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I recently began using Laravel Cashier in a project to integrate with Stripe for payments. My use case was an application that has a monthly base rate and additional utility style pricing for items within the application. A close comparison would be a telephone number and minutes used. (What a shocker, me working on a telephony app.)

For the most part, the Cashier docs are straightforward, and getting monthly subscriptions going in Stripe was fairly painless. When it came time to add line items to a bill, I found the docs to be less friendly.

The basic premise is this: When a customer’s subscription is about to come due for a given plan, Stripe creates an invoice, just as you would expect. They also fire an invoice.created event that hits your configured webhook, which allows you to catch the event and add additional line items to the invoice before being charged. Perfect!

Laravel Cashier, out of the box, does not handle the invoice.created event, so it’s up to us to implement it.

Following the docs, we create a new controller that extends the Cashier supplied Stripe webhook controller:

And override the default Stripe webhook route and send it to our new controller:

Great! Now, how do we catch the invoice.created event? We just add a pubic method to our extended controller named handleInvoiceCreated( array $payload )!

From here, we can put whatever custom code into handleInvoiceCreated we want. Since we want to add an invoice item, we might do something like this:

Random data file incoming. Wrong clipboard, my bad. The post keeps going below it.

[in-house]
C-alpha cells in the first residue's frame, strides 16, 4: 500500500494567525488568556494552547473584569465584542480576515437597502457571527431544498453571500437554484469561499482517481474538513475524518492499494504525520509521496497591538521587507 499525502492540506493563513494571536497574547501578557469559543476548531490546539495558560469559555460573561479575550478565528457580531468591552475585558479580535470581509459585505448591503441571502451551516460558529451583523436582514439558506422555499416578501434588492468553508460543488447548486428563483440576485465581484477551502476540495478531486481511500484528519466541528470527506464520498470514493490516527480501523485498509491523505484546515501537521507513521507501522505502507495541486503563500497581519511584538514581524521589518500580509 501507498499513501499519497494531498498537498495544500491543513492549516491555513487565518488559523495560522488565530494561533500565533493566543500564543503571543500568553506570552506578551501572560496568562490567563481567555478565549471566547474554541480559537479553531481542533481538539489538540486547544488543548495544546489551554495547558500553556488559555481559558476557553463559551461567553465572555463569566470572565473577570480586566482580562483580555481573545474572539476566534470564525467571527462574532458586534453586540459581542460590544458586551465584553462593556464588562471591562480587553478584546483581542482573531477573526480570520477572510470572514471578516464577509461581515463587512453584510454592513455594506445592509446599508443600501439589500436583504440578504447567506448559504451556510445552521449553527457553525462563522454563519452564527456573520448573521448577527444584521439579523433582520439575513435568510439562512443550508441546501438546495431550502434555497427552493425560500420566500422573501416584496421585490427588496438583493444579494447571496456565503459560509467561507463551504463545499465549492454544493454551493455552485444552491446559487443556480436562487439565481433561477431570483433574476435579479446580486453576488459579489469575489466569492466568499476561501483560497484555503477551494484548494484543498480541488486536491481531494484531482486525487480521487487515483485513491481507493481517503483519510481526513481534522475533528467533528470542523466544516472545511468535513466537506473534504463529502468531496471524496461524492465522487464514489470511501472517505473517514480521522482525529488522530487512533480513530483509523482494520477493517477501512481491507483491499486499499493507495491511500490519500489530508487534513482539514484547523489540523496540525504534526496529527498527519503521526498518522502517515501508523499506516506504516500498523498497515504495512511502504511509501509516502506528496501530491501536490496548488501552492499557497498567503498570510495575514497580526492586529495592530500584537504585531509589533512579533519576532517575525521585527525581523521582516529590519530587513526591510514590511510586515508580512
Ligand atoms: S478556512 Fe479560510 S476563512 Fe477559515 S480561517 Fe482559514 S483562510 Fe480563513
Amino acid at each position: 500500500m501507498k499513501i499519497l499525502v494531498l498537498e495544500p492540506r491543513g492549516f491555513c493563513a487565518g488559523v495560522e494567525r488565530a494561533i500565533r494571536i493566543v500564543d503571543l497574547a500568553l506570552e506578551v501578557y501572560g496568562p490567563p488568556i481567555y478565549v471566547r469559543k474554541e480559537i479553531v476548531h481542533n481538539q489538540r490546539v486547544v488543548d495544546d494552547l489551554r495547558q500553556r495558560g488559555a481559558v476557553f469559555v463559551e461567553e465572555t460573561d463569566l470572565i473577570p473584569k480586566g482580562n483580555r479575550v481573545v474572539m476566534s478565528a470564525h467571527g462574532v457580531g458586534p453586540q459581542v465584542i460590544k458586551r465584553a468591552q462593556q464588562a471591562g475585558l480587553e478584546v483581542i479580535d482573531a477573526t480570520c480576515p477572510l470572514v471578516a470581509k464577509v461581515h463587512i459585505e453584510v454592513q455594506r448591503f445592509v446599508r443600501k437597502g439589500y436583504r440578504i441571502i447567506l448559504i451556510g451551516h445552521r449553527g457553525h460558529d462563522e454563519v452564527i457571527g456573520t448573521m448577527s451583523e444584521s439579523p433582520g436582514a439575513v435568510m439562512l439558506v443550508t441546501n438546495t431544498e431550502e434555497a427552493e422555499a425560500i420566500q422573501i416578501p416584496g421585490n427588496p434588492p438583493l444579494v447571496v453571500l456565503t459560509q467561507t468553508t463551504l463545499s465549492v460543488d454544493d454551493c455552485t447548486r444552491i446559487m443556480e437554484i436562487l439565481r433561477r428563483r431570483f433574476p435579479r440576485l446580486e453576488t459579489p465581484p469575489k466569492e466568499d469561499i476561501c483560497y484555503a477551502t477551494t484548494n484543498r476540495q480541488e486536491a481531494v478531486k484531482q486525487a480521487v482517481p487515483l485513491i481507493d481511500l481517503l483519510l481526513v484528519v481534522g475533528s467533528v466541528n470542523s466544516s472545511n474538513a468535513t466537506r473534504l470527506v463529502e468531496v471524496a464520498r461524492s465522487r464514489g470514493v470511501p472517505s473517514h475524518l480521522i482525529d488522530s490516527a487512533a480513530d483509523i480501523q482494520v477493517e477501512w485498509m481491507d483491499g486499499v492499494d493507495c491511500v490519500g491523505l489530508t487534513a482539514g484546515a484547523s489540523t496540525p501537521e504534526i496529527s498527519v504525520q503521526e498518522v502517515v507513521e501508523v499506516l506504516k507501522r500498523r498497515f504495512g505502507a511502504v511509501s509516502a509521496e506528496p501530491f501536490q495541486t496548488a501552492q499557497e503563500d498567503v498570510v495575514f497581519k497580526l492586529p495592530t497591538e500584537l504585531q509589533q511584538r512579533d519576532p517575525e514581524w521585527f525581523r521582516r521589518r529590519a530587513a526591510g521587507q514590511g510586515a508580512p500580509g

Since we are including the “invoice” key corresponding to the user and invoice that Stripe sent us via the webhook (available to our method from $payload through Laravel Cashier parent class), the InvoiceItem gets added to the invoice and will be included when Stripe goes to charge the Invoice. Their documentation states it will usually be about an hour from the time the invoice.created event gets fired to the time the invoice is charged, but if your webhook fails, they will delay it and retry periodically and ultimately give up and just charge the subscription amount.

Another thing to note: If you are extending the controller and want to test various webhooks from the Stripe account dashboard via a test webhook, you’ll need to set the following in your environment (usually done via the .env file in Laravel):

If you fail to do this, all of the test Stripe webhooks initiated from the dashboard will return an empty response. This actually tripped me up fairly significantly — I debugged ngrok, Stripe, my local webserver, my extended class, etc., until I started digging through Laravel Cashier on Github and found the culprit. Even if the PR I created isn’t accepted, I wanted to make sure the information was available for others.

 

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